1

I would like to create a script that:

  1. run some commands
  2. execute sudo su - [some other username]
  3. after I exit from [some other username] -> logout

Example: test.sh

echo "test script"
sudo su
logout

If I run a script like this:

echo "test"
sudo su
whomai

I get the wanted result:

[wolfy@ubuntusrv ~ ]# ./test.sh
test
[root@ubuntusrv wolfy]# date
Fri 19 Jun 10:56:52 CEST 2015
[root@ubuntusrv wolfy]# echo bla
bla
[root@ubuntusrv wolfy]# exit
wolfy
[wolfy@ubuntusrv ~ ]#

As you can see, the script runs my echo command and then I sudo su to root, where I can do what I need to do and after I quit root session the script execute the last (whoami) command.

My problem is that I can't logout myself at the end of this script.

I need a way to do this without root privileges.

Can someone help me?

Additional explanation:

  1. when I run sudo su - username (userA) I need to provide my password (wolfy) to login as the other user (userA). Then I work for the whole session with that user (userA) and when I logout from that user (userA) I would like to automatic logout from my (wofly) user.
  2. using sudo command is not an option
  • 1
    Source the script: . ./test.sh. – muru Jun 19 '15 at 9:13
  • You don't need to go to root to do some commands, instead of sudo su - just sudo command, after that the logout should work – LnxSlck Jun 19 '15 at 9:13
  • 1
    Again: source the script. . ./test.sh. – muru Jun 19 '15 at 11:58
5

Perhaps all you want to do is:

exec ./test.sh

This replaces your current shell process by the script, so that when it finishes there is nothing left to run.

1

Typically, to run a command as root, sudo is sufficient.

#!/bin/bash
echo test
sudo whoami

If you insist on using su,for whatever reason, you can use -c flag :

#!/bin/bash
echo test
sudo su -c whoami

And here's the result, same in both cases:

$ ./test.sh                                                                                                                           
test
[sudo] password for xieerqi: 
root

If you want to enter root shell, use sudo -i

serg@ubuntu[/home/xieerqi] 
$ sudo -i
# date
Fri Jun 19 13:16:15 EEST 2015
# whoami
root
# exit
serg@ubuntu[/home/xieerqi] 
$ 

With su :

serg@ubuntu[/home/xieerqi] 
$ sudo su -c /bin/bash
bash: cannot set terminal process group (-1): Inappropriate ioctl for device
bash: no job control in this shell
root@anaconda:/home/xieerqi# date
Fri Jun 19 12:41:06 EEST 2015
root@anaconda:/home/xieerqi# echo blah
blah
root@anaconda:/home/xieerqi# exit
exit
serg@ubuntu[/home/xieerqi] 
$ whoami
xieerqi

If you want to run commands as another user, not only root, you can use sudo -u username command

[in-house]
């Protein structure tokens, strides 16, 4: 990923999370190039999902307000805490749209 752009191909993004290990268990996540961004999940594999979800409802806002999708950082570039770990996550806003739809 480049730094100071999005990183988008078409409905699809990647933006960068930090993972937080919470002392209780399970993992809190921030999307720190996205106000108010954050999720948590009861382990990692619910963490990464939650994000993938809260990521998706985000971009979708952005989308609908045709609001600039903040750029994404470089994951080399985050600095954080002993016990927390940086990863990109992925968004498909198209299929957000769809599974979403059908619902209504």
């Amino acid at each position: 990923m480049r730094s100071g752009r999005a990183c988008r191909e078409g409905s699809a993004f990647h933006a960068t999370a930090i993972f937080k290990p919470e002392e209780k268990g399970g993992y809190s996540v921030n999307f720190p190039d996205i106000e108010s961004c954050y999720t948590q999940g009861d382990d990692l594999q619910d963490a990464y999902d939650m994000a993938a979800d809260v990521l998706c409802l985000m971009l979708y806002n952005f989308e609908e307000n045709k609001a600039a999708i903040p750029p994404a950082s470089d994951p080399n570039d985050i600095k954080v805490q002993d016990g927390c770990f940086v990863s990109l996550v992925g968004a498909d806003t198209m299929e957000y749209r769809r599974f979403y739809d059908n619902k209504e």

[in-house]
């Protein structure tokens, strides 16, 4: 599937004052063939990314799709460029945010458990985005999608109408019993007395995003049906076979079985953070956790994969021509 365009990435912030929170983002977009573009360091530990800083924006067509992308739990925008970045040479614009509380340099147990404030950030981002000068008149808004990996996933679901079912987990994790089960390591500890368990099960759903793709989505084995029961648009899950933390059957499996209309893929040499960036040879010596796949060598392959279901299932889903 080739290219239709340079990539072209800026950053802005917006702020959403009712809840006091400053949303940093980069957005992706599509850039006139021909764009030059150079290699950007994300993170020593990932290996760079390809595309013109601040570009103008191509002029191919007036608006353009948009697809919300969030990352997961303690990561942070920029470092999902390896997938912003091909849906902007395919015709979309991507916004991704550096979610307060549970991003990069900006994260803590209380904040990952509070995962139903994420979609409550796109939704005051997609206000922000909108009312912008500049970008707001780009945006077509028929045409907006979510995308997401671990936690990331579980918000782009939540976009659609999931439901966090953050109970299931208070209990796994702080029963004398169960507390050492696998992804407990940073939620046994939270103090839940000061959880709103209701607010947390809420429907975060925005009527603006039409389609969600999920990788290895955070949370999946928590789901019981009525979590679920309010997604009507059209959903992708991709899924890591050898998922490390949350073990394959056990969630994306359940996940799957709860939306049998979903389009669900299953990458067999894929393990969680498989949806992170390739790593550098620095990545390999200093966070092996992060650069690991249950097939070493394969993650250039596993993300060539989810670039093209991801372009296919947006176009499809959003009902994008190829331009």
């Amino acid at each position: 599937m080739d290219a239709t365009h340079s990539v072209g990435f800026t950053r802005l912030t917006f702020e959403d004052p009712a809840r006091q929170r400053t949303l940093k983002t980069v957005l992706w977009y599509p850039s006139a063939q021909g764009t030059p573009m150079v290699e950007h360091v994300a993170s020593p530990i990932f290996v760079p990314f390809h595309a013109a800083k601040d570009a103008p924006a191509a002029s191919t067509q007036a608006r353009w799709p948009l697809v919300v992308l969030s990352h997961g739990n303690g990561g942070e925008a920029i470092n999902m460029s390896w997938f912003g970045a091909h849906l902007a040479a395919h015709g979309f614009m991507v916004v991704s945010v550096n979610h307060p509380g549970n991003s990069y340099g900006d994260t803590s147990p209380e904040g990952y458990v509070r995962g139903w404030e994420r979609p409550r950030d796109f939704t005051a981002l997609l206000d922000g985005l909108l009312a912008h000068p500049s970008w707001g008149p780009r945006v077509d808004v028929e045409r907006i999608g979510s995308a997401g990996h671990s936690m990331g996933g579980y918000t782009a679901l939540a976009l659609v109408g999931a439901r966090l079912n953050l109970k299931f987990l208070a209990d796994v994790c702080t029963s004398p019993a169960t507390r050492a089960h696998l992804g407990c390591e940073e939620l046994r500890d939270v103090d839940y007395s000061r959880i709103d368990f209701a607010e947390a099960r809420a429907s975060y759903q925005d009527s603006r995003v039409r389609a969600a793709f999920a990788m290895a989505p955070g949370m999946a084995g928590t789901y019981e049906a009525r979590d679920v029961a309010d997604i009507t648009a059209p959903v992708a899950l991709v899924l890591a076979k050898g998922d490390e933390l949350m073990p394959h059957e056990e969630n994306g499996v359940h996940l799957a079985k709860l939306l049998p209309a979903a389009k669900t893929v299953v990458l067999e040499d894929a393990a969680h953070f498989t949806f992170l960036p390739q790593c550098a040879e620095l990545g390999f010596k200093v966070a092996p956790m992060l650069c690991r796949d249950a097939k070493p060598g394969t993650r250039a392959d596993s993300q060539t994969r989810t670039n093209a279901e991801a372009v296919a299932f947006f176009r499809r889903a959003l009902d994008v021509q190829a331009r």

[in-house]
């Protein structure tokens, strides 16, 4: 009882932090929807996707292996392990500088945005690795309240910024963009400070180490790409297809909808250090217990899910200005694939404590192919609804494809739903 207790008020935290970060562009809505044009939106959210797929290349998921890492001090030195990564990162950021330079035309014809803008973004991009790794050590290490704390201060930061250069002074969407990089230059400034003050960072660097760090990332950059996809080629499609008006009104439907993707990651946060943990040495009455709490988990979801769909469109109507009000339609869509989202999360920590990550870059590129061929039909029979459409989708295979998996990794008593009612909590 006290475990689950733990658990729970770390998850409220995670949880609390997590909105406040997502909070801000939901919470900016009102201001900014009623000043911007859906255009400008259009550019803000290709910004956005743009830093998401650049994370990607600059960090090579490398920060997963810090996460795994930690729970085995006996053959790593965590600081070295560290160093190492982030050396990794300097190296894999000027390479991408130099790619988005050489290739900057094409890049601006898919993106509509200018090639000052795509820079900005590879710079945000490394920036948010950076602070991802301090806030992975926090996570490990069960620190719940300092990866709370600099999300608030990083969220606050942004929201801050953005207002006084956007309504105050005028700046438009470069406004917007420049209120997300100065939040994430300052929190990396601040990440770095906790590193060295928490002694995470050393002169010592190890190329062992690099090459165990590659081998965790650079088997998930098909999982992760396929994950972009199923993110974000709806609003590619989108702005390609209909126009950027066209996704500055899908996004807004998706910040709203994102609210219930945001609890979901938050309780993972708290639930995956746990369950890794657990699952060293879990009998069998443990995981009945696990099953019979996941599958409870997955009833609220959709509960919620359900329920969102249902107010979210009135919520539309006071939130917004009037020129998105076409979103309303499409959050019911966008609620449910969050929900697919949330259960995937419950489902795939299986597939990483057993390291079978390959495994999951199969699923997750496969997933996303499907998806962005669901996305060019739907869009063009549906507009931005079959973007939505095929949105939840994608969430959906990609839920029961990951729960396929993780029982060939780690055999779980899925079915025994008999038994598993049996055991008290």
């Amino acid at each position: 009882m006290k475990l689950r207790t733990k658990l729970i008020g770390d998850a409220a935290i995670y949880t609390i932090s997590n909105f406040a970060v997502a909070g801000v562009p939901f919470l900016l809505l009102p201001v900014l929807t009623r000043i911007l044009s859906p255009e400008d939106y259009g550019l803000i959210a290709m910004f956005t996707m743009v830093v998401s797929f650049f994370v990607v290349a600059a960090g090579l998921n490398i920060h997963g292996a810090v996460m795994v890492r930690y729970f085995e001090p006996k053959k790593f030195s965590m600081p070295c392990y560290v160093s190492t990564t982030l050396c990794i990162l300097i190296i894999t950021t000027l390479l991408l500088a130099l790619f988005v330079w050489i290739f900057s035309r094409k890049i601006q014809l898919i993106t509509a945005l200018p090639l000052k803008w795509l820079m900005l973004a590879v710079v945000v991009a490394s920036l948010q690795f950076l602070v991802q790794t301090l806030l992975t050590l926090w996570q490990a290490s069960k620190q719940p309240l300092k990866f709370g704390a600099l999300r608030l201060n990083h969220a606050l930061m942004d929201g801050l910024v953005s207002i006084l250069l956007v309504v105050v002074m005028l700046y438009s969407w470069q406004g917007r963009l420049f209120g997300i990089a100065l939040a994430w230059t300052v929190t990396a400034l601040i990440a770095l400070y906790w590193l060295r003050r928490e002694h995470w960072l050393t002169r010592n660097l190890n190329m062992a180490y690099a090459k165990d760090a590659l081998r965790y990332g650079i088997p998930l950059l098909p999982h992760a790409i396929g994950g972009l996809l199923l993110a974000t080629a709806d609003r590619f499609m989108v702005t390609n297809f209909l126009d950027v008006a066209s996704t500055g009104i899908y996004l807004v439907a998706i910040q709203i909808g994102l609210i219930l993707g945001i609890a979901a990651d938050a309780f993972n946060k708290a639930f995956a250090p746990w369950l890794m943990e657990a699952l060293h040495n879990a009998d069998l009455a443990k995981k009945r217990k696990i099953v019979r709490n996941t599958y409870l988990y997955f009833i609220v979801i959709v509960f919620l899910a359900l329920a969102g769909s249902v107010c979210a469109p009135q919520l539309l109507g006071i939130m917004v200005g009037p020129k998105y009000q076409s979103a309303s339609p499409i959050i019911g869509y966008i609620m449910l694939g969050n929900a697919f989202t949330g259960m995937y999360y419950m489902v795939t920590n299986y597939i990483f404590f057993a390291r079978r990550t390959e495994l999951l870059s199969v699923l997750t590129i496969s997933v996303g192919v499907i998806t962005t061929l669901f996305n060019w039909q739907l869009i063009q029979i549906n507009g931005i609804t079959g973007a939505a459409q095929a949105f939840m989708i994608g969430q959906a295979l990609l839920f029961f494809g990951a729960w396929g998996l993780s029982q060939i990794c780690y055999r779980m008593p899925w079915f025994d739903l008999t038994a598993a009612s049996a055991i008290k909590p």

$ sudo -u testuser whoami
testuser

Same idea with su:

serg@ubuntu[/home/xieerqi] 
$ sudo su -c bash testuser
bash: cannot set terminal process group (-1): Inappropriate ioctl for device
bash: no job control in this shell
testuser@anaconda:/home/xieerqi$ whoami
testuser
testuser@anaconda:/home/xieerqi$ exit
exit
serg@ubuntu[/home/xieerqi] 
$ whoami
xieerqi
  • Why would you do sudo su -c "command" instead of sudo command directly? – muru Jun 19 '15 at 9:59
  • @muru I wouldn't. OP wanted to run shell and several commands as another user, so that's what I've given him. The title says "current user", so I assume OP doesn't just want root, but other users as well – Sergiy Kolodyazhnyy Jun 19 '15 at 10:08
  • 1
    the whole process seems to be to get an interactive shell, so that OP can run arbitrary commands. As for other users: sudo -u. – muru Jun 19 '15 at 10:09
  • I forgot about that flag. Good point ! I'll edit my answer in a second – Sergiy Kolodyazhnyy Jun 19 '15 at 10:12
1

A logout in a script doesn't affect anything, since logout only works for login shells, and scripts aren't typically run as login shells.

It seems to me that you're logging on via SSH (or something), running as another user and immediately logging out. In that case, just source the script, so that the commands are run in your current shell. Then, logout will work.

Or, you can use exec, but in that case, it isn't logout that's taking effect - logout will fail, and the end of the script simply causes it to exit. Distinction without a difference, I suppose.

Or, if you find it cumbersome to use . ./script, define a function with braces:

switchuser () {
  echo "test script"
  sudo su -
  exit
}

Commands in braces run in the current shell, and commands in parentheses are run in a sub-shell. Add this to your .bashrc, then you can simply do:

switchuser
  • Any ideas of how to quit the login shell from a real child script? – Velkan Dec 3 '18 at 7:26
  • @Velkan kill the parent shell from a script? You'd probably have to get that shell's PID (easily found using ps -o ppid= -o $$), and kill -TERM or kill -KILL that PID. I don't think there's a clean way. – muru Dec 6 '18 at 17:59

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